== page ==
In the 18th century, an apocalyptic vision of masturbation was imposed throughout Europe. However...the worst was yet to come. For some 19th century physicians, convinced that masturbation was responsible for a thousand pathologies, it was absolutely necessary to prevent it. Surveillance, prevention, punishment... and mutilation. The 19th century was to do everything in its power to combat what it considered a moral vice, a pandemic perversion that many believed could ruin the whole of society.
Article translated from the original French version
The fight against this 'disease' is merciless among teenagers and even among five-year-olds. This staggering passage from an 1868 book by the writer Alexandre Weill bears witness to this: "If by chance the vicious child should touch himself, he should be beaten to a bloody pulp in front of his companions and never have pity on his pain, his complaints, or his cries. It is better [for the child] to die at 4 or 5 than to live an idiotic or criminal life [because of masturbation]."
Physicians were saying the same thing. At that time, they believed that masturbation led to impotence and death by exhaustion in men. For women, female sexuality was synonymous with procreation. At best, it served to keep couples together. In short, masturbation was all the more condemned: "Women [who masturbate] look much more like men; they are tall, have vigorous limbs, a manly face, a loud voice...", wrote the French physician Renauldin in the entry "clitoris" in the Dictionnaire des sciences médicales (Dictionary of Medical Sciences) in 1813.
Today, it is hard to imagine the brutality of the "treatments" recommended by the medical community. Sometimes the paranoia is ubiquitous, as with Doctor Deslandes: "Masturbation can be practised [...] without the aid of the hands. This possibility has enabled young boys and girls to deceive the most attentive vigilance, even at school or in the midst of their families. They press [...], they make almost no movement: they can therefore be dressed, sitting, have their hands free, appear to be attentive to a conversation [...], and yet be masturbating".
In addition to the supervision of the children, they are forced to read books such as the very popular “Untitled Book”, which describes the abominable agony of a young masturbator.
To prevent masturbation, there are punishments, medicines ("calming" potions based on bromide) but also restraints. Arms are tied at night, hands placed in thick leather gloves. Young people were exhausted by physical exercise and their diet was adapted to contain only bland, low-sugar products, reputed to calm desire.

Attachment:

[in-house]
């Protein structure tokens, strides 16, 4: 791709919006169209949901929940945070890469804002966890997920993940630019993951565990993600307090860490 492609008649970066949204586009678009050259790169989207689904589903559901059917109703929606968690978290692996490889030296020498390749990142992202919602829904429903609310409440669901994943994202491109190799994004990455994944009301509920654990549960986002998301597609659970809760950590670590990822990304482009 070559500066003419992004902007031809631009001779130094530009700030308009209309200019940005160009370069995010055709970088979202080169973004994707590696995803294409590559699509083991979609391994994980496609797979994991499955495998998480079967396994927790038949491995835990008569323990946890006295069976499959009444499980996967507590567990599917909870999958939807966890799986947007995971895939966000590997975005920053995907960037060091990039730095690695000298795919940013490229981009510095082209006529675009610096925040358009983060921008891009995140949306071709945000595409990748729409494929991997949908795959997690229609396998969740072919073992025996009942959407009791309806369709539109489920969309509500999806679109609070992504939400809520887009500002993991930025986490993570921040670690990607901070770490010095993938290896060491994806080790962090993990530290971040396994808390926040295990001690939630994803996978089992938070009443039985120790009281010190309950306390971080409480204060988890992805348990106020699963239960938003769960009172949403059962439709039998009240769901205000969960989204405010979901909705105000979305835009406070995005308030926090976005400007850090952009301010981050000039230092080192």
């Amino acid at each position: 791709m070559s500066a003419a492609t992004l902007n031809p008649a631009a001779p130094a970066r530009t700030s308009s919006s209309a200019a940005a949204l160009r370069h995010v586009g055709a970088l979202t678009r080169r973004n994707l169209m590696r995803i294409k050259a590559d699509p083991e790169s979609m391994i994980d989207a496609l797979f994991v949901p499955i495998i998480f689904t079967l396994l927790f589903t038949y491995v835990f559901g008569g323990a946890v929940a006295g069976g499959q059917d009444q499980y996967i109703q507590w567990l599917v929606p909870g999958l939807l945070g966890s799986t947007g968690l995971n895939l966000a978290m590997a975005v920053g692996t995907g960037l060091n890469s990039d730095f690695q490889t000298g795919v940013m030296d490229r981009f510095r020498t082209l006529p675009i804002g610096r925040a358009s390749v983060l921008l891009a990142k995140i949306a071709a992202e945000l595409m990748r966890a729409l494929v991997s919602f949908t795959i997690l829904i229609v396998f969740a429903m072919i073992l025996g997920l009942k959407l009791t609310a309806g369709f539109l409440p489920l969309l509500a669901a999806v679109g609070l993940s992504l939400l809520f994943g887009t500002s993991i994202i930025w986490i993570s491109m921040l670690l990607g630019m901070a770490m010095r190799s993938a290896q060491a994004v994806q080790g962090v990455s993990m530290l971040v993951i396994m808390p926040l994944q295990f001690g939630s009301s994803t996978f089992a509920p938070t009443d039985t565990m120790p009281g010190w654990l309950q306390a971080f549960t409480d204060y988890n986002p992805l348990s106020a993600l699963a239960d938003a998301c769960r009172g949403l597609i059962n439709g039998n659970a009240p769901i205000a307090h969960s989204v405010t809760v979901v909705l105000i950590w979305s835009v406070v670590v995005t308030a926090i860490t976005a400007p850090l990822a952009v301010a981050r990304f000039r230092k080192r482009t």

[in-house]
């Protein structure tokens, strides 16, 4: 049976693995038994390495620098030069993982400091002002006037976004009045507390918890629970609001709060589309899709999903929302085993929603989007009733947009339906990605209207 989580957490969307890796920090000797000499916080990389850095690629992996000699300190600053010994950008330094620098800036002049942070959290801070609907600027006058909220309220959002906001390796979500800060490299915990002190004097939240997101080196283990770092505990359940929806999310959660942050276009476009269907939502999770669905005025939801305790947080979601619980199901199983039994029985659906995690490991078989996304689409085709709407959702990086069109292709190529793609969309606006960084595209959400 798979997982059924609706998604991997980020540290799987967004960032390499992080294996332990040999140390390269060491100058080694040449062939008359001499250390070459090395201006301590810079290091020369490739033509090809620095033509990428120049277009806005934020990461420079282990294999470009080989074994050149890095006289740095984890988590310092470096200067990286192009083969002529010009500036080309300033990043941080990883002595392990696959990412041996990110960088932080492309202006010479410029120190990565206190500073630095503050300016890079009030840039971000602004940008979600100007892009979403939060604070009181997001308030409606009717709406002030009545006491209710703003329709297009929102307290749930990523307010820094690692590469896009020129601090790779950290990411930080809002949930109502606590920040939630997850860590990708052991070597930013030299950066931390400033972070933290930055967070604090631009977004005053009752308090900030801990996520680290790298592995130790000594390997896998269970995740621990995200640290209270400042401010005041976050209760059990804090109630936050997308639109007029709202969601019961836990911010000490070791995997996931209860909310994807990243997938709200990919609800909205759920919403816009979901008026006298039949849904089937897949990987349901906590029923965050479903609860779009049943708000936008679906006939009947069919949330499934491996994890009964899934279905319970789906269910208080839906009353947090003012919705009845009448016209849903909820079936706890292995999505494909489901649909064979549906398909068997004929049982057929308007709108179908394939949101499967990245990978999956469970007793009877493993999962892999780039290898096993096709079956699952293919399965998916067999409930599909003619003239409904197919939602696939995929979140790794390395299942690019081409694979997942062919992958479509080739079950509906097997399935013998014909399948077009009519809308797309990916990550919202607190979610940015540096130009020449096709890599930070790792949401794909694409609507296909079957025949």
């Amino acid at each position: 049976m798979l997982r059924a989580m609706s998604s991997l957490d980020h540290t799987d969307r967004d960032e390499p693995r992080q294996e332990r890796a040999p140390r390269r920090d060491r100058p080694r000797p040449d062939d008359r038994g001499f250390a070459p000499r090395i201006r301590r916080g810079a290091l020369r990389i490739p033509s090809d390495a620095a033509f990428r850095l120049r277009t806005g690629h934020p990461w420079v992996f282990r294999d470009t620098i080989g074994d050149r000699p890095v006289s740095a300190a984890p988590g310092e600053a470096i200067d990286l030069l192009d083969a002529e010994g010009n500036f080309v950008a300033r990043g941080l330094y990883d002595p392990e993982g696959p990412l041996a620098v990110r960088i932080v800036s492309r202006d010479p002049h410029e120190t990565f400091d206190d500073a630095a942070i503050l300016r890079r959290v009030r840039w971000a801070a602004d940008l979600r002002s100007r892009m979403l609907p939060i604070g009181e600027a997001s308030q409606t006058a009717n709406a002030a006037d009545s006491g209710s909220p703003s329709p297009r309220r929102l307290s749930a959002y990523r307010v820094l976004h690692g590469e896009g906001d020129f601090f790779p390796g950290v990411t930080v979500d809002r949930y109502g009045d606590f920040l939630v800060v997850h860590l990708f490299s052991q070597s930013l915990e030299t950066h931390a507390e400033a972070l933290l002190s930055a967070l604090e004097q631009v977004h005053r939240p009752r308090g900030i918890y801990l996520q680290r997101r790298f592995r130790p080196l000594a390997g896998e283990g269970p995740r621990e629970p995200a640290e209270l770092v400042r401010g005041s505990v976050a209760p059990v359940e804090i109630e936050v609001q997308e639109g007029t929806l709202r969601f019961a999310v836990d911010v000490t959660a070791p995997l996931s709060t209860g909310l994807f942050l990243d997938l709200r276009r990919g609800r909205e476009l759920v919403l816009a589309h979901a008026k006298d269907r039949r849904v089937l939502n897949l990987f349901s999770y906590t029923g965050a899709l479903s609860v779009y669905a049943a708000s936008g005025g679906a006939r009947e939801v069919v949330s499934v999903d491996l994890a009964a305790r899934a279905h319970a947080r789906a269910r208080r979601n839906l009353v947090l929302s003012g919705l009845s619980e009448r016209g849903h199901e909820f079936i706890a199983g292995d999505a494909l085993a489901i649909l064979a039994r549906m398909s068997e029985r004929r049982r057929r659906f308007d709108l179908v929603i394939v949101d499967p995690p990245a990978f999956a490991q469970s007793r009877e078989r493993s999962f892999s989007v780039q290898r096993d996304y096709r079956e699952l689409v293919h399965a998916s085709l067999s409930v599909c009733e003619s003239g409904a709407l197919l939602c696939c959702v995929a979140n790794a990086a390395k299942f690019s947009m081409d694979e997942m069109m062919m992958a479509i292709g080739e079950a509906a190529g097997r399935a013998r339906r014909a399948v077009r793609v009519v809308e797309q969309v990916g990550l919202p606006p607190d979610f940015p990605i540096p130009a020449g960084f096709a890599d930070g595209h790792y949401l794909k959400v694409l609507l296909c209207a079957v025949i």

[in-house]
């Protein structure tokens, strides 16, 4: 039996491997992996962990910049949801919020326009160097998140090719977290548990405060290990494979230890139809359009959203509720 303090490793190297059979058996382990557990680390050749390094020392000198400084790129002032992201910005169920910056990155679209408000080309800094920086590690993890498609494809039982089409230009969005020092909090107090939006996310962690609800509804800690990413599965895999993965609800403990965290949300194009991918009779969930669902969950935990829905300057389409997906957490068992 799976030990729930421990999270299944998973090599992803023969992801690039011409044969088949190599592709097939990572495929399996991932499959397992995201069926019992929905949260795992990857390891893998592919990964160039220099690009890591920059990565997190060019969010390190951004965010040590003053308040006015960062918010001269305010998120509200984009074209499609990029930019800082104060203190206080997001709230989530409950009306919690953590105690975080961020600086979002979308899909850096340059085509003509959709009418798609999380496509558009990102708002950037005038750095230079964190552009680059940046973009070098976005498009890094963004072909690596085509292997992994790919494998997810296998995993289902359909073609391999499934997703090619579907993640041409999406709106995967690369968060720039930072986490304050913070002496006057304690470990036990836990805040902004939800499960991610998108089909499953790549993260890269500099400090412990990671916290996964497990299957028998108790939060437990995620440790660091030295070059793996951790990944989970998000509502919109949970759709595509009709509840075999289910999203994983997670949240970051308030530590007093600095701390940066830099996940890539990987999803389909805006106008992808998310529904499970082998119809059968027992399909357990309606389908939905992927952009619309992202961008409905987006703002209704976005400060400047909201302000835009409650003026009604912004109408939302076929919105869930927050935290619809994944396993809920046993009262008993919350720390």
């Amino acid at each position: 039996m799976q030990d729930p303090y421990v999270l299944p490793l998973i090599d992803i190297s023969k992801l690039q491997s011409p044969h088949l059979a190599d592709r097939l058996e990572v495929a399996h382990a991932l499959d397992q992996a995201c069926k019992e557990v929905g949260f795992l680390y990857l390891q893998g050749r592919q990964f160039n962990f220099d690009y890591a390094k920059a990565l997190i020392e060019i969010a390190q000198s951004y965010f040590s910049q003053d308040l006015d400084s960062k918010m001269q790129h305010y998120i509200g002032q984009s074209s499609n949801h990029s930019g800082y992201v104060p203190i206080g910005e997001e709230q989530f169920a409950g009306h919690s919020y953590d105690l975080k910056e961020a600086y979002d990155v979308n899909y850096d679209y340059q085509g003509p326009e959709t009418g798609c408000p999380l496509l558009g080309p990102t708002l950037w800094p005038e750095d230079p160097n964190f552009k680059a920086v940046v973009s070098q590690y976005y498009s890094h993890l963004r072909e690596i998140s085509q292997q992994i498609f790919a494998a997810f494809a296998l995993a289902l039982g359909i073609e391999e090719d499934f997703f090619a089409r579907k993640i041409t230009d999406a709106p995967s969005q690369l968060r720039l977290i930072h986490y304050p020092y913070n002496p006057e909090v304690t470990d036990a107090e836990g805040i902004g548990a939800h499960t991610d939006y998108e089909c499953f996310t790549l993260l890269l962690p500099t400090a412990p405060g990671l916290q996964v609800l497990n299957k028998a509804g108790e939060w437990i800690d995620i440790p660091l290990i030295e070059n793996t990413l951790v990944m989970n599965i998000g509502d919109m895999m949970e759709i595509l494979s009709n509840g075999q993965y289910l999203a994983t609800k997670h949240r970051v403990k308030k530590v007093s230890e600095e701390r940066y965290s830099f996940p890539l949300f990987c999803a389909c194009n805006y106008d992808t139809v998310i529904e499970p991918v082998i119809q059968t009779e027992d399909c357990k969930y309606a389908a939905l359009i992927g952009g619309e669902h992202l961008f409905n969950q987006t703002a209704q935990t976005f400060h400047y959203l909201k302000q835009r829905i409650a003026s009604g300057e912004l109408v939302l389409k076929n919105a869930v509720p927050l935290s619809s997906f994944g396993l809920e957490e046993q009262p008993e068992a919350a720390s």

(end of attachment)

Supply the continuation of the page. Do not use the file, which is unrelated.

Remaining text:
But it gets worse: straitjackets, penis sleeves with spikes or a new kind of chastity belt for men and women. Some of the latest models are even electrified.
So far we have mentioned humiliating measures or devices. But when these didn't work, physicians didn't hesitate to become more... caustic. In 1826, Professor Teraube evoked the work of another French physician, Dr. Larrey: "As for the second method (...) suitable for curing masturbation, it is to the learned and modest Larrey to whom humanity is indebted. It consists in producing an artificial irritation in the urethral canal, and in phlogosising its mucous membrane. One injects a subcarbonate of soda (...) One thus procures an artificial blennorrhoea, by creating a tension and a pain strong enough to make it impossible for the patient to masturbate."
Surgery is also involved. In boys, it is the foreskin that is concerned, on the grounds that it can cause itching, and thus encourage masturbation. In Europe and the United States, some physicians impose circumcision.
The renowned American physician John Harvey Kellogg - founder of the famous cornflakes1 of the same name, for example, sadistically states: "For adolescents in whom moral considerations have no hold, (...) a remedy which is almost always successful is circumcision. The operation can be performed by a surgeon without anaesthesia because the brief pain of the operation may have a salutary effect on the mind, especially if the boy experiences his operation as a punishment, as it may be in some cases."
Dr. John Harvey Kellogg
1. Cereals designed to be deliberately bland at their origin: according to Kellogg, their lack of taste helped to extinguish the masturbatory impulses of young men.